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1998 Toyota Supra Test Drive Review

The final year of the fourth-generation Supra is the pinnacle of Toyota sports car development.

9.2 /10
Overall Score

In its day, the fourth-generation Toyota Supra was anything but a sales success. Between 1993 and 1998, just 11,315 were imported to the United States, with only 589 in the last year, and a paltry 534 two years before that. But ever since, these cars have built a gold-plated reputation for performance, one of the world's greatest straight-six engines, and are heralded as a blank canvas for aftermarket modification.

Look and Feel

10/ 10

While the third-generation A70 Supra is a gorgeous car that we rated 10/10, it can feel pretty dated 35 years on, with sharp-angled styling and a busy instrument panel. By contrast, the fourth-generation A80 feels almost timeless. It still looks just as modern as anything produced today. There isn’t anything in its design other than the targa roof panel that pins it as a design from 29 years ago. Inside, the design is near perfect, with three bold clock faces in front of the driver, and all the ancillary controls pointed in her direction. It’s from the era when the interior color palette was restricted to Institutional Gray, Military Beige, and Black, but the overall design is so well executed, you’ll hardly care.

Performance

10/ 10

Every fourth-generation Supra is powered by a Toyota 2JZ-GTE inline-six, either normally aspirated or fed by twin turbos. In normally aspirated form, the engine turns out a healthy 220 horsepower and 209 pound-feet of torque. With the twin turbos, that number leaps off the chart with 325 hp, and 325 lb-ft of torque, and with rear-wheel drive (RWD), these cars are an absolute blast to haul around a track.

With or without turbochargers, these 2JZ engines are absurdly over-engineered and virtually bombproof. A few bolt-on Internet orders can easily bring that horsepower number to 550, and from there you’re just getting started. Either engine meshes with the V160 six-speed manual, or the A340E four-speed automatic transmission. The suspension specs show a front and rear double-wishbone setup, rigid in stock form. Twin lower lateral links and angled trailing links helped the stock Supra to turn a 0.98g on the skidpad, not far off of cars like the McLaren 650S Spider, running tires about twice the size.

Form and Function

8/ 10

If there’s any criticism of the fourth-generation Supra it's that, for a sports car, it’s a little dull on the outside. Part of that is due to the styling limitations of the era. All composite headlamps kind of look the same. But aside from the huge spoiler on the rear, it’s not exactly pure excitement from the outside. It works as a coupe, though, even if you use it every day. There are 10.1 cubic feet of cargo space with the seats up, and 17.7 cubic feet with the seats folded. The rear seat is minuscule, but not surprisingly so in this class. The real win is the cockpit, which is about the best new car interior the era had to offer. Everything points at the driver, and the bolstered seats are a nice evolution from the third-generation cars. Nothing feels overwrought.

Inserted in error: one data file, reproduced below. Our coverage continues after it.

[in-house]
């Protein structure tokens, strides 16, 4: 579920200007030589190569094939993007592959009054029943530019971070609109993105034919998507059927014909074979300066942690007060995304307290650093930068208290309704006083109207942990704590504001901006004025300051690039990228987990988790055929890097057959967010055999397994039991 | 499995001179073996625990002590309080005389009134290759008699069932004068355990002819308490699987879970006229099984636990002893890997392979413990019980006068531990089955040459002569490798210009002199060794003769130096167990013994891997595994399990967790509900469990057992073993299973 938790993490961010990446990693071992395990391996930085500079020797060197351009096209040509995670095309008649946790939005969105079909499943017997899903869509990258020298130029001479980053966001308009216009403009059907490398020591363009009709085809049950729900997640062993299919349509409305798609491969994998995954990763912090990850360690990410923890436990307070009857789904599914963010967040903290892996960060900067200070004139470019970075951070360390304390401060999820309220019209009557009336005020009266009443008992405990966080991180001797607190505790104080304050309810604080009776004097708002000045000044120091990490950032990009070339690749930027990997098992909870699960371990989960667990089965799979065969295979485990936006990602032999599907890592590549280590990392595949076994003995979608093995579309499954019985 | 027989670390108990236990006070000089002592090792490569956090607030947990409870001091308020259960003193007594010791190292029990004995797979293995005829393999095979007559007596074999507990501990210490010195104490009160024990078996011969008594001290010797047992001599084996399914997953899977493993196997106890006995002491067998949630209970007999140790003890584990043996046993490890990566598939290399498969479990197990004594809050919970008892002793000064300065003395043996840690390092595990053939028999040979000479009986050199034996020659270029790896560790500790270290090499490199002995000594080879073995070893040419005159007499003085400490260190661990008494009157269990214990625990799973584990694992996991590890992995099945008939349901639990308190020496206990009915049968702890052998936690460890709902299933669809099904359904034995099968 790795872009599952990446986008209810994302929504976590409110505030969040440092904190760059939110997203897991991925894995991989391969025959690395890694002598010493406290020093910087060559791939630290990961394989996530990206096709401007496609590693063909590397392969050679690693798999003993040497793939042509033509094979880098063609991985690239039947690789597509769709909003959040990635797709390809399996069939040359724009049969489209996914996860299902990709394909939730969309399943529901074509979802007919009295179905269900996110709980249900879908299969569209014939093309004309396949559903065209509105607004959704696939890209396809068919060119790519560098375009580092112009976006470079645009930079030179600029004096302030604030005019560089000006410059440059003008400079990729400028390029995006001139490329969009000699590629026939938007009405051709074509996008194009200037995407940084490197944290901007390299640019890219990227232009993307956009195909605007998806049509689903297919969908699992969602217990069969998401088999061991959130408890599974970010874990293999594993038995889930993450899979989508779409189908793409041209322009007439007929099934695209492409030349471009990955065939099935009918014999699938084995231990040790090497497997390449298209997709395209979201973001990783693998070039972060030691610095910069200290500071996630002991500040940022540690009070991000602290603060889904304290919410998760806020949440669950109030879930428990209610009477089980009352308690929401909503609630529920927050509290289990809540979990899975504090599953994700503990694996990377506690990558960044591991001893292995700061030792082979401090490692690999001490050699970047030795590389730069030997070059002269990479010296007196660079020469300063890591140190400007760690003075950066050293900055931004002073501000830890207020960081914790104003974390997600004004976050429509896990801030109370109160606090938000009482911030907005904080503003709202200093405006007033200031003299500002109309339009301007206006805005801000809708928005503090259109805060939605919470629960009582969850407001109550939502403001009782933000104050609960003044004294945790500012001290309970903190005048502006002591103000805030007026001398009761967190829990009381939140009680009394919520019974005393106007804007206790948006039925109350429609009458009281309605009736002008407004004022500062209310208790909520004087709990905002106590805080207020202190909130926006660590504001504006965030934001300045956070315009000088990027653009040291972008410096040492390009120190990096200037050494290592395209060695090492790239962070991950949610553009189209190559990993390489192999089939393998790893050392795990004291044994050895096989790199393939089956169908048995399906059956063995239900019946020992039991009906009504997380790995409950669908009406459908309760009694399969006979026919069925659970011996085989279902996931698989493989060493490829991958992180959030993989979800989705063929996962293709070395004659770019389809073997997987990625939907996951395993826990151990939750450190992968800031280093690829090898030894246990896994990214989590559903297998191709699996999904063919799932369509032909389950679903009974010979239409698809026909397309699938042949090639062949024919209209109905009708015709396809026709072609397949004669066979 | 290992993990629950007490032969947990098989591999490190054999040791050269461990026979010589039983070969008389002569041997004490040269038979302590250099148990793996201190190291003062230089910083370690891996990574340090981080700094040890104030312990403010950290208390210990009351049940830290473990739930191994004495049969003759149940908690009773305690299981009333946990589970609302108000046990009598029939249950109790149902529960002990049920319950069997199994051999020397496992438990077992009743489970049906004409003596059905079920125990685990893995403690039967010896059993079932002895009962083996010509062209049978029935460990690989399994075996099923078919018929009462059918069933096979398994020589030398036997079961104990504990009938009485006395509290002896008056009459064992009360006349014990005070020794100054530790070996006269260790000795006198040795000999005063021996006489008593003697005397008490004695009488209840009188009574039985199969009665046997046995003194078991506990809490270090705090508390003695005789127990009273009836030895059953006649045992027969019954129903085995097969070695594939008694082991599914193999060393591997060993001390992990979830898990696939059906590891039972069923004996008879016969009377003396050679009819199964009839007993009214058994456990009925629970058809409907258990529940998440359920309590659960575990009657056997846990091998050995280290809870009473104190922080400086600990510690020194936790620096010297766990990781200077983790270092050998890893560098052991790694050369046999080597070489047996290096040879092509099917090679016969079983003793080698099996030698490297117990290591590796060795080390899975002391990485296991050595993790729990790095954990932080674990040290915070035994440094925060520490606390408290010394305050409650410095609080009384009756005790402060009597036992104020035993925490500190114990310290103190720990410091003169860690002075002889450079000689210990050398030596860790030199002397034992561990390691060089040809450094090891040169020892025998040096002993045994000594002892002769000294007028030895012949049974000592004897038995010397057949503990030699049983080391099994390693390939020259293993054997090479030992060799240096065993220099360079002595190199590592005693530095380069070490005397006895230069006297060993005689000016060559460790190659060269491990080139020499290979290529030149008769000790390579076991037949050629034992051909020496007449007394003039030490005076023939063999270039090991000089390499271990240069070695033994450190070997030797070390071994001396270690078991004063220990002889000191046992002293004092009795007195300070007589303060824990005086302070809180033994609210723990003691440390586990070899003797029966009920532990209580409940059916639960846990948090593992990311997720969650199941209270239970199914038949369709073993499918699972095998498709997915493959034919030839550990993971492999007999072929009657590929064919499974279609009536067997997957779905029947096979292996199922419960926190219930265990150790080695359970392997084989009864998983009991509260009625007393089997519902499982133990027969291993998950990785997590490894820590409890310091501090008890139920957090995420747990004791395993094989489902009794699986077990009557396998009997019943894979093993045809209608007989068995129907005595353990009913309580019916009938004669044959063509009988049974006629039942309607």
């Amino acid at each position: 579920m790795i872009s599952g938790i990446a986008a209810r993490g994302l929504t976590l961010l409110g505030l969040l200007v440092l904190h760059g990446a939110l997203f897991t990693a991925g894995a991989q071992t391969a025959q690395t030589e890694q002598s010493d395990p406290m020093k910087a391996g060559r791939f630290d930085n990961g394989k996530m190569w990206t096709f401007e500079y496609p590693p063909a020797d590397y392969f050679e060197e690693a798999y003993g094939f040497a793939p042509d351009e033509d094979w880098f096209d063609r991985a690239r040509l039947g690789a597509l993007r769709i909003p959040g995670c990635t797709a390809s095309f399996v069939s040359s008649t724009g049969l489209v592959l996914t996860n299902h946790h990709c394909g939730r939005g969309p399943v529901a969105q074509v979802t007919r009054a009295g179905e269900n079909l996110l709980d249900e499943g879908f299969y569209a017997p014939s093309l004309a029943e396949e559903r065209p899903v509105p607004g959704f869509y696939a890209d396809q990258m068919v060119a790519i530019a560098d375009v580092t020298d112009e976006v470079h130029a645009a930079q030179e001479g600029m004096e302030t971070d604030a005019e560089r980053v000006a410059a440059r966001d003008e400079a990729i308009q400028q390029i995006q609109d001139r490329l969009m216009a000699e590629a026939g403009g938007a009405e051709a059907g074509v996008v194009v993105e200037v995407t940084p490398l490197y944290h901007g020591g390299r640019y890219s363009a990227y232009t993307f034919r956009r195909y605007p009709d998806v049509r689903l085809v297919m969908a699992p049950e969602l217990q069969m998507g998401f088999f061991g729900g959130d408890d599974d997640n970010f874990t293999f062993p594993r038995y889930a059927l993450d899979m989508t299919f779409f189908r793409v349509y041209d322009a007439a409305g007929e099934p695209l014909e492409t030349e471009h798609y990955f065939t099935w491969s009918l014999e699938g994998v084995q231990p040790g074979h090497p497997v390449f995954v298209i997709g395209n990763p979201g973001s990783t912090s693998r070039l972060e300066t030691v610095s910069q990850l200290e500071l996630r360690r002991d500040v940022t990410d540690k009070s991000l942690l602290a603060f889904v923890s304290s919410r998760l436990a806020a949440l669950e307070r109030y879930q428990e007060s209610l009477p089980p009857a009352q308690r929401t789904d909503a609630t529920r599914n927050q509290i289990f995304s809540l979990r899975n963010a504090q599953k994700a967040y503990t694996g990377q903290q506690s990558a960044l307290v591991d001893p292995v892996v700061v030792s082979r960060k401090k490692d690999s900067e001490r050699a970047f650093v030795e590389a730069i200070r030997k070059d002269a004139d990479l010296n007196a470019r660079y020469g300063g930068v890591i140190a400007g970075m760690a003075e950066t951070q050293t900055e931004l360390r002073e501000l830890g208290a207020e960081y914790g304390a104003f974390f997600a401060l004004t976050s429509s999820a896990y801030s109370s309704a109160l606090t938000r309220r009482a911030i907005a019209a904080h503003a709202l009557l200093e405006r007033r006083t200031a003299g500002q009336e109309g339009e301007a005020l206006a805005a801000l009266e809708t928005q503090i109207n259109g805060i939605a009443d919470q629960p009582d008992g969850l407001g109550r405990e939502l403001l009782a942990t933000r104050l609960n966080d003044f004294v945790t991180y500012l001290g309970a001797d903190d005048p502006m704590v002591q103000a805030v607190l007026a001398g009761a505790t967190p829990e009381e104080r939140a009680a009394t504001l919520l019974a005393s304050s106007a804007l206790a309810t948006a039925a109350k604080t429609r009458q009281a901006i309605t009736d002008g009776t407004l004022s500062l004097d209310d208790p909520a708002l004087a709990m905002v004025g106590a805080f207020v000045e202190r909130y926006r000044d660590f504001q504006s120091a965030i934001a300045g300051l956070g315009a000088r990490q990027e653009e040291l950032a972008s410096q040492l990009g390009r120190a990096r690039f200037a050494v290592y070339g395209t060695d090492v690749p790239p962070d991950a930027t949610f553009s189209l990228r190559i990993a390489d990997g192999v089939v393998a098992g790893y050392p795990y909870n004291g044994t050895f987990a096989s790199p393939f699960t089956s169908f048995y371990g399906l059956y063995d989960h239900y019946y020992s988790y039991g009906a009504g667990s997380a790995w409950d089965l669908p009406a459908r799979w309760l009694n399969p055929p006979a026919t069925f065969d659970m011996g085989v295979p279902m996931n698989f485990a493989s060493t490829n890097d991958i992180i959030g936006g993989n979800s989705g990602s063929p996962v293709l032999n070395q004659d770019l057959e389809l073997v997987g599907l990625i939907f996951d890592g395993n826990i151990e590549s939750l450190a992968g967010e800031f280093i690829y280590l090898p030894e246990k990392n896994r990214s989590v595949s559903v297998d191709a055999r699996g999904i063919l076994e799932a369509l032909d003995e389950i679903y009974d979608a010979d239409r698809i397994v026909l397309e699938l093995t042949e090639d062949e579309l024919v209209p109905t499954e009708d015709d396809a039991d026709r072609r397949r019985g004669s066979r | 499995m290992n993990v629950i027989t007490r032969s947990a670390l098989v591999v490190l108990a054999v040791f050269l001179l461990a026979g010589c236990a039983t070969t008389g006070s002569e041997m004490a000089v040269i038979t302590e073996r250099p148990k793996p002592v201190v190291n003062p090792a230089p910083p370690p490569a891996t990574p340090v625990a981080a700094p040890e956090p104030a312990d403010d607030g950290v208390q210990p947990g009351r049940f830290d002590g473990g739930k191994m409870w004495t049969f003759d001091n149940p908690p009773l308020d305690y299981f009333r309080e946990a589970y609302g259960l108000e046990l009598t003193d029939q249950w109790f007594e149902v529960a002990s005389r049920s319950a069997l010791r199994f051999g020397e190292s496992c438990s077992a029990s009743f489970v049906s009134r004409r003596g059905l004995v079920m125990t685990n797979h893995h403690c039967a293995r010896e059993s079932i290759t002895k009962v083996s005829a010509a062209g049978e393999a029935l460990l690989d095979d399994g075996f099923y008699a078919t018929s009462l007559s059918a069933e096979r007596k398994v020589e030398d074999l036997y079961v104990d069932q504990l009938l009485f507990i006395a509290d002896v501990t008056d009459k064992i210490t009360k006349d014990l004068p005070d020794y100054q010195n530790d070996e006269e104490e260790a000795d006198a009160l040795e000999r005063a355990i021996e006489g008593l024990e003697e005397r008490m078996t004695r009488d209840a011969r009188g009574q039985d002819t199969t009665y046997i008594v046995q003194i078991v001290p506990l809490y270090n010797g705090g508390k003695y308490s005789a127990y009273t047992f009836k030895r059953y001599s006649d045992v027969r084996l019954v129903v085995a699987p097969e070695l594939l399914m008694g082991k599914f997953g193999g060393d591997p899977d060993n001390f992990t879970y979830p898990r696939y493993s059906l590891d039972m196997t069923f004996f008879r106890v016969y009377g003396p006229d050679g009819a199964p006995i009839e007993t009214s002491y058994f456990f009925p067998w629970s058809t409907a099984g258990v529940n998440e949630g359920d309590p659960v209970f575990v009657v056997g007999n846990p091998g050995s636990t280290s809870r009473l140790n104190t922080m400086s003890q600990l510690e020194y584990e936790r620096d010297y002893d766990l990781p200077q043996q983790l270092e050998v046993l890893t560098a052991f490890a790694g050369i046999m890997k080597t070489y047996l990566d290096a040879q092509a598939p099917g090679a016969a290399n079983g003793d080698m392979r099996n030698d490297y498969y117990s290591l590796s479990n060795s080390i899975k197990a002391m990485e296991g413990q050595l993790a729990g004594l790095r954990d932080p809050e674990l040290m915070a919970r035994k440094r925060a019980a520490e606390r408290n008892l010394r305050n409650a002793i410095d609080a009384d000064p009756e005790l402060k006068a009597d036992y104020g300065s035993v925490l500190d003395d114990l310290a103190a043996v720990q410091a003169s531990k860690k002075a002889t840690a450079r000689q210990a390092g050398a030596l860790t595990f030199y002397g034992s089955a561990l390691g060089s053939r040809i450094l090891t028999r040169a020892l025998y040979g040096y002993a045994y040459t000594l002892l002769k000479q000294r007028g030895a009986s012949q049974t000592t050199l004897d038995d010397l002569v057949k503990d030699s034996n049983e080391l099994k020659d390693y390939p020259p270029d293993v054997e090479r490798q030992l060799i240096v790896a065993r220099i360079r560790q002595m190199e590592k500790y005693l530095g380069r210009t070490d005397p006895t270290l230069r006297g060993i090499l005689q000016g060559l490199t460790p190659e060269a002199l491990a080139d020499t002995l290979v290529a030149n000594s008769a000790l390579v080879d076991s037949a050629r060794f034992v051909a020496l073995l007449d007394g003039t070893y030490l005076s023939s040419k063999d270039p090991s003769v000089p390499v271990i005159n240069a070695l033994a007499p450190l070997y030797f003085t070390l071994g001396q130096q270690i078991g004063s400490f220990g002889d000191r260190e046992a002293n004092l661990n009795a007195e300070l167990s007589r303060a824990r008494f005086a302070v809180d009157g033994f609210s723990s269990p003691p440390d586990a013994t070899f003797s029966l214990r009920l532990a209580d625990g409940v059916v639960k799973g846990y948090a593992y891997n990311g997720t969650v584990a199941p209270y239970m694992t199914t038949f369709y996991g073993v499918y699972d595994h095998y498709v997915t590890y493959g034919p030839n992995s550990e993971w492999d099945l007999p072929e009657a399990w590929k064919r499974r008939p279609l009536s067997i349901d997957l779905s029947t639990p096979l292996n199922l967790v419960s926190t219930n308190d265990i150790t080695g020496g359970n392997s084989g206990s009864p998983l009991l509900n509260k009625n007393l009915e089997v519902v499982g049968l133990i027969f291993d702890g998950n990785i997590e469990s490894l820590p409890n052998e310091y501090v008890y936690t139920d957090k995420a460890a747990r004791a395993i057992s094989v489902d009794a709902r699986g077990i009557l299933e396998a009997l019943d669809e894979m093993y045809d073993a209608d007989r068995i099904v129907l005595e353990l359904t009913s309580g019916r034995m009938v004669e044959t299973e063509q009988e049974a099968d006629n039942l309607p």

Tech Level

8/ 10

The third-generation Supra had a busy cockpit, and it certainly feels dated today. The fourth-generation Supra pared all that down to the bare essentials, with all of the features one would expect in a modern supercar, but designed to keep the focus on the driving. Both the Supra and Supra Twin Turbo got a Premium Electronically-Tuned Radio (ETR)/CD player, but the Twin Turbo got six speakers and a subwoofer, versus the normally aspirated car’s six speakers. Options included a cassette player for the non-turbo car, and a three-disc in-dash CD changer on non-turbo cars as long as you didn’t buy the removable Sport Roof. All versions had power windows with an auto down feature, power locks, soft-touch climate control, cruise control, and a standard theft-deterrent system.

Safety

9/ 10

Safety had gone miles ahead between the last third-generation Supra and this car. Where the previous generation only listed three-point safety belts in the brochure the 1998 Supra features a driver and passenger airbag, four-wheel ventilated disc brakes with ABS, side-impact door beams, three-point seat belts front and rear, emergency locking retractors on the belts, a collapsible, corrugated steering column and traction control standard on the Turbo models. High-end, low production cars like this one were never crash-tested by the National Highway Traffic Safety Administration (NHTSA) nor the Insurance Institute for Highway Safety (IIHS). The NHTSA website only lists three complaints for the 1998 Supra, all of which were isolated to single vehicles.

Cost-Effectiveness

10/ 10

Fuel economy was decent at 19 mpg city/24 mpg highway for the base car, and 17 mpg city/24 mpg highway for the twin turbo. The Mk4 Supra started out as an expensive car, and it gets wildly more expensive as the Yen fluctuates. The base MSRP for a naturally-aspirated Supra without a Sport Roof is $29,122. Select the Turbo with a Sport Roof and that price climbs to $40,508, within striking distance of a Porsche Boxster, and four grand more than a Corvette. It was still cheaper than the Nissan 300ZX Turbo, which rung in at about $43,000.

No matter how expensive it was then, it’s a bargain now. The Fast and the Furious franchise has imprinted this car on generations of car fans, and their value has grown commensurately. In 2019 at Barrett-Jackson’s Northeast event, an immaculate Supra Turbo with over 69,000 miles sold for a chest-clutching $176,000. It’s an anomaly, but these cars are not cheap. You're now into BMW E30 M3 and even Ferrari territory.

Updated by Anonymous

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